increment

[in-kruh-muhnt, ing-]
noun
1.
something added or gained; addition; increase.
2.
profit; gain.
3.
the act or process of increasing; growth.
4.
an amount by which something increases or grows: a weekly increment of $25 in salary.
5.
one of a series of regular additions: You may make deposits in increments of $500.
6.
Mathematics.
a.
the difference between two values of a variable; a change, positive, negative, or zero, in an independent variable.
b.
the increase of a function due to an increase in the independent variable.

Origin:
1375–1425; late Middle English < Latin incrēmentum an increase, equivalent to incrē(scere) to grow (see increase) + -mentum -ment

incremental [in-kruh-men-tl, ing-] , adjective
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World English Dictionary
increment (ˈɪnkrɪmənt)
 
n
1.  an increase or addition, esp one of a series
2.  the act of increasing; augmentation
3.  maths a small positive or negative change in a variable or function. Symbol: Δ, as in Δx or Δf
 
[C15: from Latin incrēmentum growth, increase]

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Etymonline
Word Origin & History

increment
early 15c., "act or process of increasing," from L. incrementum "growth, increase," from stem of increscere "to grow in or upon" (see increase). Meaning "amount of increase" first attested 1630s.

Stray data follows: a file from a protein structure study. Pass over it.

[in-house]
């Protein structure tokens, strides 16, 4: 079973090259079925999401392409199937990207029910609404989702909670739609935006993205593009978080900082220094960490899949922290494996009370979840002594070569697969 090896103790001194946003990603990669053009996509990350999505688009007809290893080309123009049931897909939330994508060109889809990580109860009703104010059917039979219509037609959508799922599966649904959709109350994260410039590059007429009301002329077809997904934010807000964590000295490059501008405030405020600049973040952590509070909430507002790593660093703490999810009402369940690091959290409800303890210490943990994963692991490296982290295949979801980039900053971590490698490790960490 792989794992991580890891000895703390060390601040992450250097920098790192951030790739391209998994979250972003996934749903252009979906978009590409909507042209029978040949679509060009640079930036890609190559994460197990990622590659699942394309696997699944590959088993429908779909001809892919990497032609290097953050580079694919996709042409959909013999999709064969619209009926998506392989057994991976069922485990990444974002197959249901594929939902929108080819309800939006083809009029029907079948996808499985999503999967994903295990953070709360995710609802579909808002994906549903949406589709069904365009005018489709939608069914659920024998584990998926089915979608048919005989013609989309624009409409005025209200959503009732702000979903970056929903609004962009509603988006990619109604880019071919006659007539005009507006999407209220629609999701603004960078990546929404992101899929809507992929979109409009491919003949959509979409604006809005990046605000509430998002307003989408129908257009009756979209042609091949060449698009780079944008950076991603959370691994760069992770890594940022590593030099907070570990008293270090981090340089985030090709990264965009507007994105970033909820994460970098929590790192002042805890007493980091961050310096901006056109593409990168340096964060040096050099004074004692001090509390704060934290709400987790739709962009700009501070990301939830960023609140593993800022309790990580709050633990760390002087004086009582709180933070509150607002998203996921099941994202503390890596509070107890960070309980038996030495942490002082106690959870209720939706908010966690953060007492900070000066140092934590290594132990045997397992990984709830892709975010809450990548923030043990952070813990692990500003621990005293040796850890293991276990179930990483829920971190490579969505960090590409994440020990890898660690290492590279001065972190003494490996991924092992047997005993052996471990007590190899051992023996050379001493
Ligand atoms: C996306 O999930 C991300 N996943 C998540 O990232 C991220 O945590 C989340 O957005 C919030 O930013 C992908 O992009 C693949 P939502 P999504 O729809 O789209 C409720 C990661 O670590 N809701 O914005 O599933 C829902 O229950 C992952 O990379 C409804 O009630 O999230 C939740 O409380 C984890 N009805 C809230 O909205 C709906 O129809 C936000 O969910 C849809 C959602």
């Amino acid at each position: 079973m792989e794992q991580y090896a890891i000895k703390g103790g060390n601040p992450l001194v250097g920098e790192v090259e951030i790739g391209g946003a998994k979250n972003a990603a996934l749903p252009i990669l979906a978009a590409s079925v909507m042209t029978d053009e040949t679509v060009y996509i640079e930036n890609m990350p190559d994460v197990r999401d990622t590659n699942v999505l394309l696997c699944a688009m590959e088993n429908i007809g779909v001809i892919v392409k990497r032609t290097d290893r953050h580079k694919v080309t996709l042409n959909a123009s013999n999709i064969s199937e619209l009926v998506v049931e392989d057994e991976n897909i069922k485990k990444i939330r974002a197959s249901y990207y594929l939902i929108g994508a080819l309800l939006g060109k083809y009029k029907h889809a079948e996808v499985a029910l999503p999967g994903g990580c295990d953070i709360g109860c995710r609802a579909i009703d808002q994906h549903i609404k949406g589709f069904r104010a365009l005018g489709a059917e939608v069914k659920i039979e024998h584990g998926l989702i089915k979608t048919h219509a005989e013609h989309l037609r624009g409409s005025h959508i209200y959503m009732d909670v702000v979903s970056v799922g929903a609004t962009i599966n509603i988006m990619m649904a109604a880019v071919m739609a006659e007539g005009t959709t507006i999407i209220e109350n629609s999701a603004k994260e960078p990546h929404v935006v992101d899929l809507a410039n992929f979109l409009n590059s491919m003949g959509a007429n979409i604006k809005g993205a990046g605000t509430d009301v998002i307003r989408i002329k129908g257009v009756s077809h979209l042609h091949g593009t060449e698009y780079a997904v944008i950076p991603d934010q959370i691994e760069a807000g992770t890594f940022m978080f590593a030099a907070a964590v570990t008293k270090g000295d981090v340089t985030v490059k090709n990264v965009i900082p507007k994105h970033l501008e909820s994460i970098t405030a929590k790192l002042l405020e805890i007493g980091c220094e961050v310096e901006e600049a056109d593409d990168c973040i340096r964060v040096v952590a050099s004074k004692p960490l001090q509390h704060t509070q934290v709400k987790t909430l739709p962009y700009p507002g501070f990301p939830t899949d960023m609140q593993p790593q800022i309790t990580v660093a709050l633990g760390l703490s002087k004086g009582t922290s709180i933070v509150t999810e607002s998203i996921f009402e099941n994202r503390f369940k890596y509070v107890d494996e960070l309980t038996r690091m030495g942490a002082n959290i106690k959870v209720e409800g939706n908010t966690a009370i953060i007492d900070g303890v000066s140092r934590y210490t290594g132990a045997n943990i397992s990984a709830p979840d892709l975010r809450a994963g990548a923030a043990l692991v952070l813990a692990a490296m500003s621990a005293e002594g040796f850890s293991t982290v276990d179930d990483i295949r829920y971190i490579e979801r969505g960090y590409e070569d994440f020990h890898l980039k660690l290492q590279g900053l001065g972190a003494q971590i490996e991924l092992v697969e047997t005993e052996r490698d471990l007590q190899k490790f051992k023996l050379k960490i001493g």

Online Etymology Dictionary, © 2010 Douglas Harper
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American Heritage
Medical Dictionary

increment in·cre·ment (ĭn'krə-mənt, ĭng'-)
n.

  1. The process of increasing in number, size, quantity, or extent.

  2. Something added or gained.

  3. A small positive or negative change in the value of a variable.


in'cre·men'tal (-měn'tl) adj.
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Example sentences
If there is a raise in taxes, it should be a small increment.
And with every incremental increase in grid reliability, the cost of the next increment goes up.
Tax increment financing is a leading topic of discussion among candidates.
Please discuss the much faster than linear progression in the size of the error
  bars with each additional temporal increment.
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